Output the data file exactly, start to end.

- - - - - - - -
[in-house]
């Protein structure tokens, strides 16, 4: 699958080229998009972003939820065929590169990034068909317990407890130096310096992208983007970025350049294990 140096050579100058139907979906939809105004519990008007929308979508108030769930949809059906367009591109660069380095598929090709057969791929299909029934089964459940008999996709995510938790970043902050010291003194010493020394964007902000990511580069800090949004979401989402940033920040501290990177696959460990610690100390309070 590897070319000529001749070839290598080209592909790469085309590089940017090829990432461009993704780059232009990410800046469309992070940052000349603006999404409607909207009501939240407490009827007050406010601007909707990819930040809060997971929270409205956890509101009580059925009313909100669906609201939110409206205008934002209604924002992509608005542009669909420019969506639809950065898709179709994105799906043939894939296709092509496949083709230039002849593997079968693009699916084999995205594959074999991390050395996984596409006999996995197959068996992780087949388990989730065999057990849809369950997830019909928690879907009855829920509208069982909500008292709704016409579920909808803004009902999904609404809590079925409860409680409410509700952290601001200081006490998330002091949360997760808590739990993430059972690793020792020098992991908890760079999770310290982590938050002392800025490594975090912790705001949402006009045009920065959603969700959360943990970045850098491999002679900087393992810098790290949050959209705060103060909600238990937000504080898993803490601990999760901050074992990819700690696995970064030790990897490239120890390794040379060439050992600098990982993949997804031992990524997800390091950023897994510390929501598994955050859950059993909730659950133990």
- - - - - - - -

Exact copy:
[in-house]
């Protein structure tokens, strides 16, 4: 699958080229998009972003939820065929590169990034068909317990407890130096310096992208983007970025350049294990 140096050579100058139907979906939809105004519990008007929308979508108030769930949809059906367009591109660069380095598929090709057969791929299909029934089964459940008999996709995510938790970043902050010291003194010493020394964007902000990511580069800090949004979401989402940033920040501290990177696959460990610690100390309070 590897070319000529001749070839290598080209592909790469085309590089940017090829990432461009993704780059232009990410800046469309992070940052000349603006999404409607909207009501939240407490009827007050406010601007909707990819930040809060997971929270409205956890509101009580059925009313909100669906609201939110409206205008934002209604924002992509608005542009669909420019969506639809950065898709179709994105799906043939894939296709092509496949083709230039002849593997079968693009699916084999995205594959074999991390050395996984596409006999996995197959068996992780087949388990989730065999057990849809369950997830019909928690879907009855829920509208069982909500008292709704016409579920909808803004009902999904609404809590079925409860409680409410509700952290601001200081006490998330002091949360997760808590739990993430059972690793020792020098992991908890760079999770310290982590938050002392800025490594975090912790705001949402006009045009920065959603969700959360943990970045850098491999002679900087393992810098790290949050959209705060103060909600238990937000504080898993803490601990999760901050074992990819700690696995970064030790990897490239120890390794040379060439050992600098990982993949997804031992990524997800390091950023897994510390929501598994955050859950059993909730659950133990």